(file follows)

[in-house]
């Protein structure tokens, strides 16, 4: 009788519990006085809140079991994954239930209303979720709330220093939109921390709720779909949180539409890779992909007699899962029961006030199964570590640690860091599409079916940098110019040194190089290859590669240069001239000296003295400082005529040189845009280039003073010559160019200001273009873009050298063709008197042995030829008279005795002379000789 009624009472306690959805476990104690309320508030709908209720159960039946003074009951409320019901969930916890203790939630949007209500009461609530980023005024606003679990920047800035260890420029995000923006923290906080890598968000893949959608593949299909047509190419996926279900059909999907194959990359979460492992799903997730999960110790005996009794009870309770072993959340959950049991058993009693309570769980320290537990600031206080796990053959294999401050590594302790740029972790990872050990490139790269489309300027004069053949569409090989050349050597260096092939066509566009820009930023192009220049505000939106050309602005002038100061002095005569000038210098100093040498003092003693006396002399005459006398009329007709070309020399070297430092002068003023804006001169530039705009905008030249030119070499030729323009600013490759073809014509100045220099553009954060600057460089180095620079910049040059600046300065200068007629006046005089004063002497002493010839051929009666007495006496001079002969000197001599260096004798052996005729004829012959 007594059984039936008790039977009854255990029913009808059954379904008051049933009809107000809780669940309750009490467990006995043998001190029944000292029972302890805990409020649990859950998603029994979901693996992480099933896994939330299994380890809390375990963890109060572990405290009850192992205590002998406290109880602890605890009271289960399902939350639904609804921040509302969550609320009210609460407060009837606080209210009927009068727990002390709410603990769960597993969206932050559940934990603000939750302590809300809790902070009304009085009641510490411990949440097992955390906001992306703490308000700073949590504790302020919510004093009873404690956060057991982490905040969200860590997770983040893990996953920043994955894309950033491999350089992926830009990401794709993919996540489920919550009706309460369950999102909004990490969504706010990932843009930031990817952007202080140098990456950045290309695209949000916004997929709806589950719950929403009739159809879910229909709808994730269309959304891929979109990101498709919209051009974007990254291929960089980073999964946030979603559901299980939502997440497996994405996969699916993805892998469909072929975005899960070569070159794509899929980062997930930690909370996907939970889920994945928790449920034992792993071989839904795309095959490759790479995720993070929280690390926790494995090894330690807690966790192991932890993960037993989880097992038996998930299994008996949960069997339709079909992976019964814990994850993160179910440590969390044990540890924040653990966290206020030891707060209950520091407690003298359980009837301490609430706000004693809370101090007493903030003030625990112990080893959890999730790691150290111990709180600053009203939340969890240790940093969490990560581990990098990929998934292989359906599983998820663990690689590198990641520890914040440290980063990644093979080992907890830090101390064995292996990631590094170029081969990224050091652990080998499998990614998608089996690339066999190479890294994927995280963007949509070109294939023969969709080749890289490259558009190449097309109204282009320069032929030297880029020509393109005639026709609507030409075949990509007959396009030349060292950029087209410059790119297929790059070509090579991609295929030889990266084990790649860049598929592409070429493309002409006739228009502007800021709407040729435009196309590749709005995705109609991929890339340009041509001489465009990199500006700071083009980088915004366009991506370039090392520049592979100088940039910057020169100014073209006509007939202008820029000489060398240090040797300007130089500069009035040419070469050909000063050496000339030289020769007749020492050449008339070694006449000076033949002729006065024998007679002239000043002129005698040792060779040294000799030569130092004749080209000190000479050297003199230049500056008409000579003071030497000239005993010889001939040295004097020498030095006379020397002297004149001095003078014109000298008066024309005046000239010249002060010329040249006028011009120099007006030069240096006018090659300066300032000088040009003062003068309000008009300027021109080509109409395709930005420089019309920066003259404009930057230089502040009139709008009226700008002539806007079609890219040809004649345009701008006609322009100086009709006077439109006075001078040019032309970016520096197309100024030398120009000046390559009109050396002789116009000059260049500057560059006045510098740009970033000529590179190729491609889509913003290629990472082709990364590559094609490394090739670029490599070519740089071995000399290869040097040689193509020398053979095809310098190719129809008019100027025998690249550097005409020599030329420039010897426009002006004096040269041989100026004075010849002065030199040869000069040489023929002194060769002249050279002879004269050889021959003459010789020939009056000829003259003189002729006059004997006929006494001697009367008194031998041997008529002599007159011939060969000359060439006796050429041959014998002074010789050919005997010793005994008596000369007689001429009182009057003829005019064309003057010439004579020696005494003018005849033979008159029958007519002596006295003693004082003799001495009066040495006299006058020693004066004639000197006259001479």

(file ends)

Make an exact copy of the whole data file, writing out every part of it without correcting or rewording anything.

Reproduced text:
[in-house]
């Protein structure tokens, strides 16, 4: 009788519990006085809140079991994954239930209303979720709330220093939109921390709720779909949180539409890779992909007699899962029961006030199964570590640690860091599409079916940098110019040194190089290859590669240069001239000296003295400082005529040189845009280039003073010559160019200001273009873009050298063709008197042995030829008279005795002379000789 009624009472306690959805476990104690309320508030709908209720159960039946003074009951409320019901969930916890203790939630949007209500009461609530980023005024606003679990920047800035260890420029995000923006923290906080890598968000893949959608593949299909047509190419996926279900059909999907194959990359979460492992799903997730999960110790005996009794009870309770072993959340959950049991058993009693309570769980320290537990600031206080796990053959294999401050590594302790740029972790990872050990490139790269489309300027004069053949569409090989050349050597260096092939066509566009820009930023192009220049505000939106050309602005002038100061002095005569000038210098100093040498003092003693006396002399005459006398009329007709070309020399070297430092002068003023804006001169530039705009905008030249030119070499030729323009600013490759073809014509100045220099553009954060600057460089180095620079910049040059600046300065200068007629006046005089004063002497002493010839051929009666007495006496001079002969000197001599260096004798052996005729004829012959 007594059984039936008790039977009854255990029913009808059954379904008051049933009809107000809780669940309750009490467990006995043998001190029944000292029972302890805990409020649990859950998603029994979901693996992480099933896994939330299994380890809390375990963890109060572990405290009850192992205590002998406290109880602890605890009271289960399902939350639904609804921040509302969550609320009210609460407060009837606080209210009927009068727990002390709410603990769960597993969206932050559940934990603000939750302590809300809790902070009304009085009641510490411990949440097992955390906001992306703490308000700073949590504790302020919510004093009873404690956060057991982490905040969200860590997770983040893990996953920043994955894309950033491999350089992926830009990401794709993919996540489920919550009706309460369950999102909004990490969504706010990932843009930031990817952007202080140098990456950045290309695209949000916004997929709806589950719950929403009739159809879910229909709808994730269309959304891929979109990101498709919209051009974007990254291929960089980073999964946030979603559901299980939502997440497996994405996969699916993805892998469909072929975005899960070569070159794509899929980062997930930690909370996907939970889920994945928790449920034992792993071989839904795309095959490759790479995720993070929280690390926790494995090894330690807690966790192991932890993960037993989880097992038996998930299994008996949960069997339709079909992976019964814990994850993160179910440590969390044990540890924040653990966290206020030891707060209950520091407690003298359980009837301490609430706000004693809370101090007493903030003030625990112990080893959890999730790691150290111990709180600053009203939340969890240790940093969490990560581990990098990929998934292989359906599983998820663990690689590198990641520890914040440290980063990644093979080992907890830090101390064995292996990631590094170029081969990224050091652990080998499998990614998608089996690339066999190479890294994927995280963007949509070109294939023969969709080749890289490259558009190449097309109204282009320069032929030297880029020509393109005639026709609507030409075949990509007959396009030349060292950029087209410059790119297929790059070509090579991609295929030889990266084990790649860049598929592409070429493309002409006739228009502007800021709407040729435009196309590749709005995705109609991929890339340009041509001489465009990199500006700071083009980088915004366009991506370039090392520049592979100088940039910057020169100014073209006509007939202008820029000489060398240090040797300007130089500069009035040419070469050909000063050496000339030289020769007749020492050449008339070694006449000076033949002729006065024998007679002239000043002129005698040792060779040294000799030569130092004749080209000190000479050297003199230049500056008409000579003071030497000239005993010889001939040295004097020498030095006379020397002297004149001095003078014109000298008066024309005046000239010249002060010329040249006028011009120099007006030069240096006018090659300066300032000088040009003062003068309000008009300027021109080509109409395709930005420089019309920066003259404009930057230089502040009139709008009226700008002539806007079609890219040809004649345009701008006609322009100086009709006077439109006075001078040019032309970016520096197309100024030398120009000046390559009109050396002789116009000059260049500057560059006045510098740009970033000529590179190729491609889509913003290629990472082709990364590559094609490394090739670029490599070519740089071995000399290869040097040689193509020398053979095809310098190719129809008019100027025998690249550097005409020599030329420039010897426009002006004096040269041989100026004075010849002065030199040869000069040489023929002194060769002249050279002879004269050889021959003459010789020939009056000829003259003189002729006059004997006929006494001697009367008194031998041997008529002599007159011939060969000359060439006796050429041959014998002074010789050919005997010793005994008596000369007689001429009182009057003829005019064309003057010439004579020696005494003018005849033979008159029958007519002596006295003693004082003799001495009066040495006299006058020693004066004639000197006259001479």